After decades of abortion advocates demanding religion “stay out of women’s bodies,” Planned Parenthood has now decided religion is a clever way to market their political and moral agenda. In an album on social media titled: “People of Faith Support Birth Control Access,” Planned Parenthood Action, the fundraising and activist side of PP, decided to create memes for major religions, ostensibly meant to be shared by members of those faiths.
There’s a Baptist one, a Catholic one, a generic Christian one, an Episcopal one, an evangelical one, a Jewish one, a Methodist one, a Protestant one, a Muslim one, a person of faith one, and the one that brought this campaign to my attention — a Lutheran one.
PP ironically says as part of the materials for this campaign that “This attack is the latest example of a sustained campaign to impose negative and narrowly held religious perspectives into the private lives of Americans.’ – Planned Parenthood’s Clergy Advocacy Board.”
Planned Parenthood Action, the driving force behind this ad series, self-describes as: “A nonpartisan, not-for-profit organization, the Action Fund engages in educational and electoral activity, including legislative advocacy, voter education, and grassroots organizing. With your support, we work to elect pro-choice candidates at every level and pass laws and policies that support women’s health.”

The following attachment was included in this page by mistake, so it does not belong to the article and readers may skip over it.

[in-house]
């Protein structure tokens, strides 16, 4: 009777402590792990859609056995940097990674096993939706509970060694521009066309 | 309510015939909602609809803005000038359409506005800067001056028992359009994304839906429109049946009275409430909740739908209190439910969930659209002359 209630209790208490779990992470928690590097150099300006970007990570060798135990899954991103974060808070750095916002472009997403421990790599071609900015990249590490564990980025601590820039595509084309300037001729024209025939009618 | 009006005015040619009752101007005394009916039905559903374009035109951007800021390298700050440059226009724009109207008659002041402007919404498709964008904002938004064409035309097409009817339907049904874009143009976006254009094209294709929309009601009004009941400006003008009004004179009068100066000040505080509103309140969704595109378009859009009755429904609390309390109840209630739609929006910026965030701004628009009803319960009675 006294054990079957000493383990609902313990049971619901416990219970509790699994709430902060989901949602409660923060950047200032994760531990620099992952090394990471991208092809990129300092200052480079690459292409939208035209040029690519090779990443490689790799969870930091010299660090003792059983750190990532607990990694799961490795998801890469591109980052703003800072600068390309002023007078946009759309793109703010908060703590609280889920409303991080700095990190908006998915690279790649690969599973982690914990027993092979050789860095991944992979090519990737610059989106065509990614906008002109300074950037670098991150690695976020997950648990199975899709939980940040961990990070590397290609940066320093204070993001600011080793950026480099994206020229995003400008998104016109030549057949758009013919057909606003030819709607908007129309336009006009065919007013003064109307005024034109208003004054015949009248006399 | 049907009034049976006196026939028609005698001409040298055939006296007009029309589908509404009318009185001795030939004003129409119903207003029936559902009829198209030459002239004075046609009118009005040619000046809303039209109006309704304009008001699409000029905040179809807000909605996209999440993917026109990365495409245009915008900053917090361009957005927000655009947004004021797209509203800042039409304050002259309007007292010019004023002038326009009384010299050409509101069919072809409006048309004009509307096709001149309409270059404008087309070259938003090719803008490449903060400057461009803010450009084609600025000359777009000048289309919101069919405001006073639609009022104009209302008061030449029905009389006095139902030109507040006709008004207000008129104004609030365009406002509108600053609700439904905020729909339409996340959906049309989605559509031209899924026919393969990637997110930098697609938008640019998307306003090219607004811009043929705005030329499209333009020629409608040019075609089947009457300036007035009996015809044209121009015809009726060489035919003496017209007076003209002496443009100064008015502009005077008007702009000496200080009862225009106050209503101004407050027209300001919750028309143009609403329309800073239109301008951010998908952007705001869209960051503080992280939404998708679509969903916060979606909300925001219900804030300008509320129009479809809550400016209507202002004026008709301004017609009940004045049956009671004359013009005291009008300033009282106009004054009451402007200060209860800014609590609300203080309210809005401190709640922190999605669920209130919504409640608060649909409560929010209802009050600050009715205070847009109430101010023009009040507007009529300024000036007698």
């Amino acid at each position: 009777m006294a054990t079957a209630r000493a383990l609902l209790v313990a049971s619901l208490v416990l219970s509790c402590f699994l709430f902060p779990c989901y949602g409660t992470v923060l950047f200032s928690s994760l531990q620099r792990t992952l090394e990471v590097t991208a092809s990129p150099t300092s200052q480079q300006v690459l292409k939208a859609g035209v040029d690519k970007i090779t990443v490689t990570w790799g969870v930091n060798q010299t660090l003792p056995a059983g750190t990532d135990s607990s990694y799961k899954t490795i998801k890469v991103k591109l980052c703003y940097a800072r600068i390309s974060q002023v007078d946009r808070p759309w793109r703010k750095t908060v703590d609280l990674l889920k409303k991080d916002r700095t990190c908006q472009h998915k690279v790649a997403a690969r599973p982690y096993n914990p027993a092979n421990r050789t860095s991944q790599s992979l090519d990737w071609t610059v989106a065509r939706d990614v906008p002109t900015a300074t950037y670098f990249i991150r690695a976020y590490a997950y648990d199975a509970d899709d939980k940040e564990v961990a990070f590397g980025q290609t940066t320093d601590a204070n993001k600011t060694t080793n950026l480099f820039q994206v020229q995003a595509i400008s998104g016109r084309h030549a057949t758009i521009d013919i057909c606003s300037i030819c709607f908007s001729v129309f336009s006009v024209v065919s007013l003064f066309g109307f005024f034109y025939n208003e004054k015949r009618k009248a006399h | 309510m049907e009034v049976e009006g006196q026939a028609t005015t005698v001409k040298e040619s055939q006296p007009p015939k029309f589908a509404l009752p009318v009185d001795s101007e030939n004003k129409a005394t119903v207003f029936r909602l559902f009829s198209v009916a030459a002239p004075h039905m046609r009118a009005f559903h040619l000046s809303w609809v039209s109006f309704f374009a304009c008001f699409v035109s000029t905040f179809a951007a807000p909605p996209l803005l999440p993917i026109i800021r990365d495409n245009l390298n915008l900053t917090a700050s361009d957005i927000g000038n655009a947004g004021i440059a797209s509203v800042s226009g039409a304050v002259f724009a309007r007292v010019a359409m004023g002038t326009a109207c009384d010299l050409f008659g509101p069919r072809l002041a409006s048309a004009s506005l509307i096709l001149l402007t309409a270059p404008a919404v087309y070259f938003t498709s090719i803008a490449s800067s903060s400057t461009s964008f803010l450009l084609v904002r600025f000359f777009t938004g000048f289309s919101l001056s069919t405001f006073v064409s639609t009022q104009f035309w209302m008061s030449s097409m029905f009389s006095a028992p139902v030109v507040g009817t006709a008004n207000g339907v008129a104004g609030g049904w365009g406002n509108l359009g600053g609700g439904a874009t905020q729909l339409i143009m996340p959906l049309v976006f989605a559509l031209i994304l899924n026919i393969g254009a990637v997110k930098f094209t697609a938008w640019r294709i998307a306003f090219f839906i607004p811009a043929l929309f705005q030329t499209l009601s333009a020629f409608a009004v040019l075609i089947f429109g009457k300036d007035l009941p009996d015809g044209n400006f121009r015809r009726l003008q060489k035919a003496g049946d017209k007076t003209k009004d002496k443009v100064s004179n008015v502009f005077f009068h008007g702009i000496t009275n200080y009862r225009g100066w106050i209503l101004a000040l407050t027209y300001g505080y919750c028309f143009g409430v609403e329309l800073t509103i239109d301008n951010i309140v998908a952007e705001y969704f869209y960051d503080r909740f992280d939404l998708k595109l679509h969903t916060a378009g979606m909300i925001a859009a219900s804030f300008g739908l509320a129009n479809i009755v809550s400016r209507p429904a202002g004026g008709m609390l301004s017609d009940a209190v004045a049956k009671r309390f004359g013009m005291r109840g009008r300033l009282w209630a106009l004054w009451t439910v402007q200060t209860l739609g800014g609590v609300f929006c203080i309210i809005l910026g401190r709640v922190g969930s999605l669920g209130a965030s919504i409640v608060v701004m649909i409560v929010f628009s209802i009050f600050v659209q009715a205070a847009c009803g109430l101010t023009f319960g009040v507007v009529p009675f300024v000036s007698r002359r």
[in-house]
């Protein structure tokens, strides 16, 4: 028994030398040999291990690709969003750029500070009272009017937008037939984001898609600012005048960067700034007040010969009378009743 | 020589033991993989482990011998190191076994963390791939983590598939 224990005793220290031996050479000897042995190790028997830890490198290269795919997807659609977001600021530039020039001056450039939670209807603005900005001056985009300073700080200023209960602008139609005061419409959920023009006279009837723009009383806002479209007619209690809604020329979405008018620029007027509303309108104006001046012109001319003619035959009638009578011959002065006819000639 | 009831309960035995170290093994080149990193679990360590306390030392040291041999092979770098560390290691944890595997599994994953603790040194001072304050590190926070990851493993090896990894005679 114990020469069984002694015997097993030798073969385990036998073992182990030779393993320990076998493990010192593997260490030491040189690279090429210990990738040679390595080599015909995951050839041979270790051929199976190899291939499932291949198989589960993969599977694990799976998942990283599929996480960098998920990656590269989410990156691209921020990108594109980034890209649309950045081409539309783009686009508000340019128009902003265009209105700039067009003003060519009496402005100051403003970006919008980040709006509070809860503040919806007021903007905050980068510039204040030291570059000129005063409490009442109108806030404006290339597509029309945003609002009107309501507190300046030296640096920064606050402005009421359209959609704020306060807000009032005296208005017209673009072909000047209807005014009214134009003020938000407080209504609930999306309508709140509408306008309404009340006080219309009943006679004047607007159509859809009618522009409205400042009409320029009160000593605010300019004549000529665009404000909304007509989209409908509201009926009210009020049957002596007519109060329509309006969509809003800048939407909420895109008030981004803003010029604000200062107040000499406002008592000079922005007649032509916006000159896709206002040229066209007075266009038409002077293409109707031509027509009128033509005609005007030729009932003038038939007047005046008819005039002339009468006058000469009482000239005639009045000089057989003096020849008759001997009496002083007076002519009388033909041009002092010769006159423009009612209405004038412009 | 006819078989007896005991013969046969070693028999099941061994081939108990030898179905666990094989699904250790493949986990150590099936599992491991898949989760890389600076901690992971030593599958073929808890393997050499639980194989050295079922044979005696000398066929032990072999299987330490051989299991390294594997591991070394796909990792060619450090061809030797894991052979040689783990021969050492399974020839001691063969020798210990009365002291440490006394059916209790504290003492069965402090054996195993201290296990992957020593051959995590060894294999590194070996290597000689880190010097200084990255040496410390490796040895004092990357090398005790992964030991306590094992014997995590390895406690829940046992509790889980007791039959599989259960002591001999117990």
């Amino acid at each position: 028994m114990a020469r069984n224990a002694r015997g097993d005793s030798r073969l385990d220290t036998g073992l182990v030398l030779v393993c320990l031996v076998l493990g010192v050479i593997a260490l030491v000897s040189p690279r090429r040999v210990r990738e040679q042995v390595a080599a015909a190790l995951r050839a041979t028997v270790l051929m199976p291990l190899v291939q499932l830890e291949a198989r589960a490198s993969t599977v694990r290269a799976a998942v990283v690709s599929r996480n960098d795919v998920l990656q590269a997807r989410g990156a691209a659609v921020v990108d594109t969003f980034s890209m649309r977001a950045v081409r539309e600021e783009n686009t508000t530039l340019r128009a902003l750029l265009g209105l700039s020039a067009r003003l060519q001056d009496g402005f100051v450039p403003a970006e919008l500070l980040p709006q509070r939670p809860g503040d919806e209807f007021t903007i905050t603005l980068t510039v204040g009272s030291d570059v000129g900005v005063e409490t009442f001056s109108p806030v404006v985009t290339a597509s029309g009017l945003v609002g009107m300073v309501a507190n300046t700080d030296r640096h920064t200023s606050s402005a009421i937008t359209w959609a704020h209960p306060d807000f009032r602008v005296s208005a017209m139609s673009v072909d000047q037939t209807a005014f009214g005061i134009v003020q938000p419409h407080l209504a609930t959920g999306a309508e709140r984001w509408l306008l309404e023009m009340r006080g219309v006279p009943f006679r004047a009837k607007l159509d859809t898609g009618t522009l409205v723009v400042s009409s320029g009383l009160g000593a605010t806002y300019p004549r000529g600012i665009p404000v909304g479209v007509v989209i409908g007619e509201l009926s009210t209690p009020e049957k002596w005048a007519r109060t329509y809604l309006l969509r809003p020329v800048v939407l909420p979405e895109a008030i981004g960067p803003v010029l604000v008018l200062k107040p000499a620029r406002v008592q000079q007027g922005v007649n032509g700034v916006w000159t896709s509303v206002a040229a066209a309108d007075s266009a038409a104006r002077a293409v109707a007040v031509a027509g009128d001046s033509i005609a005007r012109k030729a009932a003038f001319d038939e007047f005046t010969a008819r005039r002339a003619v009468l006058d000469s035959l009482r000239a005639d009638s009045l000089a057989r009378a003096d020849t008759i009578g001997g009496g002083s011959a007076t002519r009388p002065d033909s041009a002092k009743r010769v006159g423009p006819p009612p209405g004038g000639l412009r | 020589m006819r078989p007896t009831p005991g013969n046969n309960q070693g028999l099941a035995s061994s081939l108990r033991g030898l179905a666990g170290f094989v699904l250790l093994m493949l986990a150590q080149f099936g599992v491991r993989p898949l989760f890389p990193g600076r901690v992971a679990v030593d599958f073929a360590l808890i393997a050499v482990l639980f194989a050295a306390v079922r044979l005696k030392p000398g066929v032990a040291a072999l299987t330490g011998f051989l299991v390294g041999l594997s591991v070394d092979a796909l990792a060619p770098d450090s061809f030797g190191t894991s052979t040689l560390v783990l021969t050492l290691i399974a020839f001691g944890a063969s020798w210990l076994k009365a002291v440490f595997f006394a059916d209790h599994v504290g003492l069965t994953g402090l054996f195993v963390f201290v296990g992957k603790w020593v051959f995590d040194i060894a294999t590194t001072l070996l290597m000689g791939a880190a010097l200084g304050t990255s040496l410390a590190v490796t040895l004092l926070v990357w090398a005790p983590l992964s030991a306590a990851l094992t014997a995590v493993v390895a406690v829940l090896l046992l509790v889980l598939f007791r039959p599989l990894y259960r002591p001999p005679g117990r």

The responses from faithful Christians to these ads have been loud and powerful. Average people, pastors, mothers, parents, an children, all are coming together to tell PP that they’re not okay with the names of their churches being used in this way.
Responses are still pouring in. Here are the best current responses to Planned Parenthood Action’s attempts to use religion to fundraise.
Catholics, too, took to the comments section in droves to decry this marketing move.
Usually, I recommend avoiding the comments section online. They can be full of horrible examples of how awful people can be to each other when a screen separates them. The hundreds and hundreds of comments on these posts, however, tell a different comments story. They’re full of people standing up for their faith, for others who can’t defend themselves, and contain words of encouragement and hope. PP Action might have been trying to show that religious people can support their cause, but they’ve demonstrated the exact opposite.